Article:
The waiting game with North Korea

The cool air blasting on to us from the ceiling air duct was a welcome relief from the exterior suffocating heat of Seoul’s concrete centre. The banker positioned opposite us was somewhat flustered by his lack of useful banking English and had been bumbling his way through the transaction. The glitter from his exotic tie occasionally sparkling in the light as his fingers furiously danced on the computer keyboard. The waltz of the digits came to a sudden end and a piece of paper was shoved under our noses, ‘OK’ said the anxious man before taking a bow and indicating that this interaction was terminated. ‘OK? When will the money arrive?’ we asked. ’48 hours’ came the abrupt reply.

The money had gone to a tour agency based in Europe that specialised in tours both into and out of North Korea. It boasted years of experience in getting people like us to them. ‘Them’ being one of the most secretive and problematic countries of the modern world and ‘us’ being two teachers – an American and a Brit – living and working in Seoul, the capital of the avowed enemy country of ‘them’.

Notification actually came the same day. We were told that the money had been received and our places had been reserved for a May 2012 tour. That was the easy part. The trick now was for this tour agency based in Europe to convince the North Koreans to grant us a visa. That would take time.

In fact, as much as a month prior to the tour start date.

And so began the long and laborious waiting game to enter North Korea. Our contribution to this game was not only money but also time and patience. In August 2011 we had all three, but as the days began to get increasingly shorter so did our patience.

Aside from work to keep us occupied, we began pulling videos and documentaries off the Internet, reading accounts from people who had travelled there and keeping a close eye on the news in trepidation that our neighbours in the north would do something to jeopardise our chances of acquiring a visa.

The leaves had begun to change colour and we still had not received word. So we contacted the local agency where we had begun the whole process and were starkly told: ‘When we know, you’ll know.’

With that cold and indefinite response, we left them to it.

On December 19th Kim Jong Il died. Alicia and I watched as North Korea put on a show of intense sorrow for the loss of their ‘Dear leader’. Every citizen had to look despairingly grief-stricken both for the local and foreign media. Uncontrollable wailing, hammering of the ground, fake tears, were all pictures seen by a mostly disbelieving international audience.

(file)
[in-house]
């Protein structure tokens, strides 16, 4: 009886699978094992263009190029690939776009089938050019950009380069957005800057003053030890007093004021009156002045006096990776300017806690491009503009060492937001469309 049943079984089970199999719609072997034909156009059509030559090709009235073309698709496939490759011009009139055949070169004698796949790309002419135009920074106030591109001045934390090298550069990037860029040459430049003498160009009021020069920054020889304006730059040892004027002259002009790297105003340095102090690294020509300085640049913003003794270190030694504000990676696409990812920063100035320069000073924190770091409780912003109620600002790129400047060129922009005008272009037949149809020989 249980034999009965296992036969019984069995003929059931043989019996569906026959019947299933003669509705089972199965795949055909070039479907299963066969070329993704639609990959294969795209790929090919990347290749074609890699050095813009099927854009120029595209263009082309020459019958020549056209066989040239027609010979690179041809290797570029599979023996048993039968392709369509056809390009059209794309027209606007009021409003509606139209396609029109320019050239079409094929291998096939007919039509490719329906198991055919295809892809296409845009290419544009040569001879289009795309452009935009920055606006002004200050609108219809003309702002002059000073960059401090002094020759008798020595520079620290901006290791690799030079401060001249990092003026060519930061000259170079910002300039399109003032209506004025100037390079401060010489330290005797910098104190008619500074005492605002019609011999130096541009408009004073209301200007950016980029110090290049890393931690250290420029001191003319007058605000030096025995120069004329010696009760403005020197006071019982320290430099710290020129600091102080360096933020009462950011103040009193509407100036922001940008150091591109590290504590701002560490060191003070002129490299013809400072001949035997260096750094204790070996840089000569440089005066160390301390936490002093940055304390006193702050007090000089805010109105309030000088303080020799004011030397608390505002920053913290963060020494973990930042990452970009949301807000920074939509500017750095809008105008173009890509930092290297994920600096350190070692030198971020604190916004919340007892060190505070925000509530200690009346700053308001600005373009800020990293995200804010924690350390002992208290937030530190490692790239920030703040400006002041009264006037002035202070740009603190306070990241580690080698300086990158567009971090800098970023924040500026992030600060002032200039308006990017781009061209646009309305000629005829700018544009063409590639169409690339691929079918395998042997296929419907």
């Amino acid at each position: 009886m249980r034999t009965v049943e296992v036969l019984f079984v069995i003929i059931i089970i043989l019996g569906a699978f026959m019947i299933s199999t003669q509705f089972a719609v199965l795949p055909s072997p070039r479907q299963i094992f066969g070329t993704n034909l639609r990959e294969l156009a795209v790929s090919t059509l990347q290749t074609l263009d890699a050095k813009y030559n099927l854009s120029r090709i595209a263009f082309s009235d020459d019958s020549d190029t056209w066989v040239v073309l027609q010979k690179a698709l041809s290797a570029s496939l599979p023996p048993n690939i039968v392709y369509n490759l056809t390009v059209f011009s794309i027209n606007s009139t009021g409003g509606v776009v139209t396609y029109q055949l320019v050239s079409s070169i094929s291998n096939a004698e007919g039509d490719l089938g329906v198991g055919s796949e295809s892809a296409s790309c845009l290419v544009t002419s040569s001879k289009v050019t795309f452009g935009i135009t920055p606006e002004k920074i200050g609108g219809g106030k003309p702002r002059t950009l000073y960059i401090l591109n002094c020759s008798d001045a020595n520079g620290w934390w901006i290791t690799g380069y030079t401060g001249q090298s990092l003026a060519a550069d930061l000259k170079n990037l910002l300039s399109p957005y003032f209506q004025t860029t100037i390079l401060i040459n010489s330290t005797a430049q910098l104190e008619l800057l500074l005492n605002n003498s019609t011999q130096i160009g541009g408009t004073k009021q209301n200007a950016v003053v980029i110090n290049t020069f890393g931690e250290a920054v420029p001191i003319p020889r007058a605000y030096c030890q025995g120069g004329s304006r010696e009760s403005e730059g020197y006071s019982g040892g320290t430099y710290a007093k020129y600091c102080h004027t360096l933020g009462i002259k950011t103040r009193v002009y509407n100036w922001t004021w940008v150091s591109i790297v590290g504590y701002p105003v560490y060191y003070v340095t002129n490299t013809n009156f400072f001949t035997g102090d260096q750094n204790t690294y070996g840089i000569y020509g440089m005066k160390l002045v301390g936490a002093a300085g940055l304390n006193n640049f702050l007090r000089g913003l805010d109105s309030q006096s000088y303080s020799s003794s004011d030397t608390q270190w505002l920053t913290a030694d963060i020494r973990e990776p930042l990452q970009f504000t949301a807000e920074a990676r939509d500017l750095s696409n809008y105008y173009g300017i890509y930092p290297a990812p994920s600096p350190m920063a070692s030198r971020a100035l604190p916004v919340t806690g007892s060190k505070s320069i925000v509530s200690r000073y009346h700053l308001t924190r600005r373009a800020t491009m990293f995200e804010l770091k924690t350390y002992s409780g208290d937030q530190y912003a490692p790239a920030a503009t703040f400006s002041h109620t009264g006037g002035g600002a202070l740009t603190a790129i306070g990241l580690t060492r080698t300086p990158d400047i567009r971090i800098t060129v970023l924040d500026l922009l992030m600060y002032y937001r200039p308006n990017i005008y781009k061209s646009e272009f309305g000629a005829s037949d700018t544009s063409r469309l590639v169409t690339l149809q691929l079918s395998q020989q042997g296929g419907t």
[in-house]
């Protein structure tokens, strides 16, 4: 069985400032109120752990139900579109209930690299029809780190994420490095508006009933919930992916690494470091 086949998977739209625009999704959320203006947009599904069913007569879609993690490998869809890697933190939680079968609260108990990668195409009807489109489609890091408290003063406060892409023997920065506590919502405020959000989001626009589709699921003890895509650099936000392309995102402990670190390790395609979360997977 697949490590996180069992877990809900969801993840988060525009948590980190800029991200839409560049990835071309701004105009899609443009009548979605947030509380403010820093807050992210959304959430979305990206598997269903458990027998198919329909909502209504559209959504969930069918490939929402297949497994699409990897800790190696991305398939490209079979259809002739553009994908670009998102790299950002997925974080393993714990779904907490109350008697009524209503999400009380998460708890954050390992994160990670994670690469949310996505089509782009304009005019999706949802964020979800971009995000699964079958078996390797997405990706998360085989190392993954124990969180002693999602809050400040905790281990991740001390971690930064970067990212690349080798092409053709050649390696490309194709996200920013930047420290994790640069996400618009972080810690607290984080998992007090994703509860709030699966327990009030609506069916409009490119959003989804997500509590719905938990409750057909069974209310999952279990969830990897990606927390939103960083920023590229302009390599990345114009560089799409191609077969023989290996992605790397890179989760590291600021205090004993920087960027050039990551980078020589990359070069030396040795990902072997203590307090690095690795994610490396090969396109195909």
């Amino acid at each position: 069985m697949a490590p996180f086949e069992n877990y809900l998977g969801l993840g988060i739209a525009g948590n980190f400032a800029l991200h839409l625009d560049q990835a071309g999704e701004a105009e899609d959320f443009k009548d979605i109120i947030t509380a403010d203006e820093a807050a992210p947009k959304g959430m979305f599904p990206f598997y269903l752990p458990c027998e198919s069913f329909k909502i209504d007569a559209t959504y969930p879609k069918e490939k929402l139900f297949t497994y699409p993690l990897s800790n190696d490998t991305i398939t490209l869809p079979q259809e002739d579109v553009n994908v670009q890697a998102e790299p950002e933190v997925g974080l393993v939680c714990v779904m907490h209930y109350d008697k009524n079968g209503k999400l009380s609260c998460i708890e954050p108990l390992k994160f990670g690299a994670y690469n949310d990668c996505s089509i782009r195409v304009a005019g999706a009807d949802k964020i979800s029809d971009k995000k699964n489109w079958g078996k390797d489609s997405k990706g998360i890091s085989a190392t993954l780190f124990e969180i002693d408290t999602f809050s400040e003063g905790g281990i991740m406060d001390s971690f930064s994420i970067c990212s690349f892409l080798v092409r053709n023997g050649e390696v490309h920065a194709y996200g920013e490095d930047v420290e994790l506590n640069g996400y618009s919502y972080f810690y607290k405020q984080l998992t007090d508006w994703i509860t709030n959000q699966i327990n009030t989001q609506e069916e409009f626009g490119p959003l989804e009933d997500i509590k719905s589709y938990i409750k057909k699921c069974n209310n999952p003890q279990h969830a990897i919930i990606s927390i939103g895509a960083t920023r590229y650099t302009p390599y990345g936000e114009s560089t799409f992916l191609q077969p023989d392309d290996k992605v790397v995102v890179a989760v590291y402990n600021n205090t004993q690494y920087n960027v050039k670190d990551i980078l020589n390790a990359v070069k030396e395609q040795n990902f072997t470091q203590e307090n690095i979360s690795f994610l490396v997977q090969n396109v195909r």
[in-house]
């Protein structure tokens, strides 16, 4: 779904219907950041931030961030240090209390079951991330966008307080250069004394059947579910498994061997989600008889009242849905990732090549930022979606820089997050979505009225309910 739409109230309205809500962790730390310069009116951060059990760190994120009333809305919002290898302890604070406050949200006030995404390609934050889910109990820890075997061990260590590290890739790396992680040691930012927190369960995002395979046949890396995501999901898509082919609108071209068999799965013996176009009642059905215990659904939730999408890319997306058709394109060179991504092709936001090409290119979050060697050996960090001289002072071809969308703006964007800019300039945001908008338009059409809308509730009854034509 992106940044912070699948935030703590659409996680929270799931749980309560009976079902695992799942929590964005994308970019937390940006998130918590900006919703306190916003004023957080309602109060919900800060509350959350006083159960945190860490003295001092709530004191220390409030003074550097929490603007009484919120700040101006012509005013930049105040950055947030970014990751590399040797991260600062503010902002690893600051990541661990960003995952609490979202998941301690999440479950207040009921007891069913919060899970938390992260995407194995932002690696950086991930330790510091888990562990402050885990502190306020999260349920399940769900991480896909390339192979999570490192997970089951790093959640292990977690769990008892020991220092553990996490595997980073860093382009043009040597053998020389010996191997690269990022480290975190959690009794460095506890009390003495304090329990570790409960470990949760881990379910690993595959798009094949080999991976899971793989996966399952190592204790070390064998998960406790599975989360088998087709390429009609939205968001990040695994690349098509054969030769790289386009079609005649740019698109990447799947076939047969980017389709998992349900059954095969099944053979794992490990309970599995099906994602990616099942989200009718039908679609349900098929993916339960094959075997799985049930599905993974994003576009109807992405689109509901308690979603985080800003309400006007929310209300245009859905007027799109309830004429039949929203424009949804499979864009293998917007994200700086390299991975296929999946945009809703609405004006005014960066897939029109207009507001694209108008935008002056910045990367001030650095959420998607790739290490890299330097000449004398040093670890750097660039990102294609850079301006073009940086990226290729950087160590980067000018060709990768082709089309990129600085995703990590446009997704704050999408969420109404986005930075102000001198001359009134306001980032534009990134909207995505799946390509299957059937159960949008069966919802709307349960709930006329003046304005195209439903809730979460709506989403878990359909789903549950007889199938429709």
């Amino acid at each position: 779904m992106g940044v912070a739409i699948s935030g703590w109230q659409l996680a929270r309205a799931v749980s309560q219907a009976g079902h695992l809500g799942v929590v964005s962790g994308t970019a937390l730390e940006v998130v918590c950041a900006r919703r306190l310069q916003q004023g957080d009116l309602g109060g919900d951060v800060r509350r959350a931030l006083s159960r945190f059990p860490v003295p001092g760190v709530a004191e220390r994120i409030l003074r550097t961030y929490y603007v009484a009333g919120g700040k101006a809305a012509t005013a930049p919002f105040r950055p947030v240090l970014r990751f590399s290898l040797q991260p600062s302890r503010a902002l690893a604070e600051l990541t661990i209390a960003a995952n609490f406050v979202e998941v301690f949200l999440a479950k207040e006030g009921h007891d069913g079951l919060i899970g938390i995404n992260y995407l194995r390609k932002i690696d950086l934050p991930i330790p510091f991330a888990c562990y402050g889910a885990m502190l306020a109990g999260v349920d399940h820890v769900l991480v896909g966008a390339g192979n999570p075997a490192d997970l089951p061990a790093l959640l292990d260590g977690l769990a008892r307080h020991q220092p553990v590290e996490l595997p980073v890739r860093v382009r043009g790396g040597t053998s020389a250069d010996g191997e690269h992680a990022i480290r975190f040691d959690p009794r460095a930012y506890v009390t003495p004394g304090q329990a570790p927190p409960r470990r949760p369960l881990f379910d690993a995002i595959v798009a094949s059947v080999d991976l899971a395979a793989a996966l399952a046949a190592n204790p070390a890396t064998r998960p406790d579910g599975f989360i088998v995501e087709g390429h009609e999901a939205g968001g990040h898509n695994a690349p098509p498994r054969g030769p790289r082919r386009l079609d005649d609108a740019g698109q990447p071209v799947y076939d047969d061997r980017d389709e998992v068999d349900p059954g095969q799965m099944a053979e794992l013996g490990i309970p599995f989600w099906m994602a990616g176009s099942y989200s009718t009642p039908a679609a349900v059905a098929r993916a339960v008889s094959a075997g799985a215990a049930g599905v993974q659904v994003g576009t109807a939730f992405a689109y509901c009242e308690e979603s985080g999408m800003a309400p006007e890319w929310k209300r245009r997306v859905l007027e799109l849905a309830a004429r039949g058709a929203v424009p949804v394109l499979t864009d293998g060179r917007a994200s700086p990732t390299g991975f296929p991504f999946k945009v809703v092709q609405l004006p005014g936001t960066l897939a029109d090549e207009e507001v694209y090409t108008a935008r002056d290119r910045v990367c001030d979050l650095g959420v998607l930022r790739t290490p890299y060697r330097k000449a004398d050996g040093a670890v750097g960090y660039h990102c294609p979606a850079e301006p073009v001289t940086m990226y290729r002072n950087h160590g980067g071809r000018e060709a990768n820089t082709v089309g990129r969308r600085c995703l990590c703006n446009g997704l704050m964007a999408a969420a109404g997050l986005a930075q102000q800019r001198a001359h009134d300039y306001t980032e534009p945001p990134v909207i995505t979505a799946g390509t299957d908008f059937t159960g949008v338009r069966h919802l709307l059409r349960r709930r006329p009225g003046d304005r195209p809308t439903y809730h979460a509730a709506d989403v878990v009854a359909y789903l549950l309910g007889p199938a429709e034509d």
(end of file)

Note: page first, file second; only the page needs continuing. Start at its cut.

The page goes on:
Apprehensive of how the change of power in the north might affect our travel plans, we waited to hear from the agency. One day, two, three, and then a week. Nothing. We emailed and they responded in their usual curt manner: ‘When we know, you’ll know.’

There was now snow on the ground; a far cry from that sweltering summer day in the bank and we were still none the wiser. With every passing moment, flights were getting more and more expensive but with our hands tied and our patience thinned all we could do was let the agency know of our displeasure. Then, almost out of the blue, the response was somewhat more informative than previously ‘We told you, it can be as late as a month before. We will be sending more information shortly.’

And so they did.

We were informed as to how we were to present our fictitious background to the North Koreans. First, we were not allowed to disclose that we had been living and working in South Korea. Second, we were to lie stating that we came from Australia. Additionally, to indulge the country’s patriarchal views and much to my amusement, we were to state that we were married. I was to be designated as the breadwinner with Alicia dubbed as ‘the housewife’.

Us lying to the North Korean government was not the biggest shock nor was it that one look at our passport would reveal us telling king-size porkies. What the Europe-based agency also required was for Alicia’s family to become involved in the visa process by having their details passed on to North Korea and then having a diplomat contact them to verify our story.

This bombshell was announced just six weeks prior to the trip. Whilst we would not be entirely against us two fabricating the truth to gain entry, requesting a family member to falsify a testimony was totally out of the question.

That for us, coupled with the escalating price of flights was provocation enough for us to cancel.

Sadly, North Korea will have to wait.

© John Brownlie 2012

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